3. If you need inside knowledge of the restaurant game get hold of good old will murgatroyd. He owned his restaurant in hove for five years but has just sold it. Let me know if that sounds good and I’ll get you his email.

  4. Like one big family, sounds great. As I once wrote: shared input, shared accountability, shared reward 😉 every single Manager in our company started from scratch, of course they had a mentor along the way (in your case they won’t be clueless as I assume you’ll hire people with some waiting on/client facing experience so I’m sure they can draw from management styles they saw around them in previous roles). We don’t hire ‘Managers’, only Junior and you work your way up with complete appreciation and empathy for those starting from day one, ie. everyone rolled their sleeves up at one point.

  5. Hey Tom

    I think this is an interesting concept, I will have a think about who I know to pick their brains. Thinking about the branding, is this an idea you could/would want to stretch to the naming/concept of the experience?


  6. Ben there, dan that as the unrelated game’s called – see my “home” page. Well, part time for a few months. I was planning a Toynbee style exposé of inhumane conditions but in the end I concluded exploitation of staff is more the norm in this industry, where high finance & accountants run the show. Chefs are a funny bunch, often firmly proud of their work, but not always best able to work with things like words & numbers.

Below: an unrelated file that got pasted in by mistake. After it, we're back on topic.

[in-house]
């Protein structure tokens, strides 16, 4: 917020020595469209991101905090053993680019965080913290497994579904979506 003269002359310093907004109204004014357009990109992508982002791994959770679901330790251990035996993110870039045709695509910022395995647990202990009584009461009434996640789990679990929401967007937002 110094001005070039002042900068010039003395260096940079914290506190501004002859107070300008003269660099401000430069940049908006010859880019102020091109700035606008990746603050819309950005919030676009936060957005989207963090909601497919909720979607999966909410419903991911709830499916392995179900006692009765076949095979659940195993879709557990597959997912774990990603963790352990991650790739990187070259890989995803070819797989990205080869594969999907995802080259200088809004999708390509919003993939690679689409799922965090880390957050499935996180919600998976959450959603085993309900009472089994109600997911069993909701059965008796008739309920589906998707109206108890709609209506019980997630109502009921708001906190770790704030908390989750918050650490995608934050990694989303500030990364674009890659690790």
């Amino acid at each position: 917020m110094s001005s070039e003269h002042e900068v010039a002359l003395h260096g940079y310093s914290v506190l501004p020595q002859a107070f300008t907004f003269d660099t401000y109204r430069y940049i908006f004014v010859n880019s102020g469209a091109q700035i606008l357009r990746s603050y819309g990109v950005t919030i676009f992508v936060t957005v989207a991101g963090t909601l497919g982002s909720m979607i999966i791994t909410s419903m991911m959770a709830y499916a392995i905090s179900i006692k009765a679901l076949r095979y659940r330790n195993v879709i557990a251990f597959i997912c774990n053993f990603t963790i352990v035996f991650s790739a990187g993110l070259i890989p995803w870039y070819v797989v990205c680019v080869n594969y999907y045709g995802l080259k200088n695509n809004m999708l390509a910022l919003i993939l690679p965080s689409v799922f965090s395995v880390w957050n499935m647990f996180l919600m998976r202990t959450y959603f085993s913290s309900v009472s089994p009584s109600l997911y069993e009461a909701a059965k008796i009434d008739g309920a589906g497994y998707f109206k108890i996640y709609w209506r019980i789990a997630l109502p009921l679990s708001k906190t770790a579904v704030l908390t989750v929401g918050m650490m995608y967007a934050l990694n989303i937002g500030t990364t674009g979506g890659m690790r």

I think you could delegate a lot of responsibility for things like inventory and of course menu development to them and so create a far happier kitchen. Of course they also thrive on stress, but this could be “good” stress! Likewise for other roles of course, and maybe even less rigid division of front/back house.

    I heard about a new co-op kitchen in preston st, but that could be just a coincidence/rumour. There’s been a “people’s” cafe for about 30 years at

      • Wow, just been reading your blog. What an experience! I’d love to hear about all of this face to face when I am back in the UK and see how we could build something that’s incredibly employee friendly. I’ve actually been a fan of Wagamama for some time and found the service there really great. I wonder how this is possible if the working conditions are so bad. Perhaps it’s worse in the kitchen than for waiting staff.

    • Thanks Tom this is really helpful. Will have to pop up to Vauxhaul to check out Bonningtons when I’m back, sounds like a great place. I think the place in Preston St is Brighton Open Kitchen. This also sounds like a very interesting idea – have already sent them my biz plan to see if we can collaborate in any way although.

      • Thanks for the open kitchen reminder. Didn’t realise it was a jonana number – hope someone can carry it over now they’re away or they’ll pick up on their return. Had I known I’d have tried to bring it up at citycamp2012.

        I guess the Vauxhall cafe is worth a visit if you’re in the area, but it may not be the exact model you’re after. At least they have plenty of experience.

        Glad to see my blog is somewhat instructive. It’s probably not so bad at the front, but I doubt the staff would last long if they didn’t smile! Be happy to tell you more about it when you’re back, but luckily some of it is fading as it was a while back.

  7. Pingback: Five Blogs – 27 April 2012 « 5blogs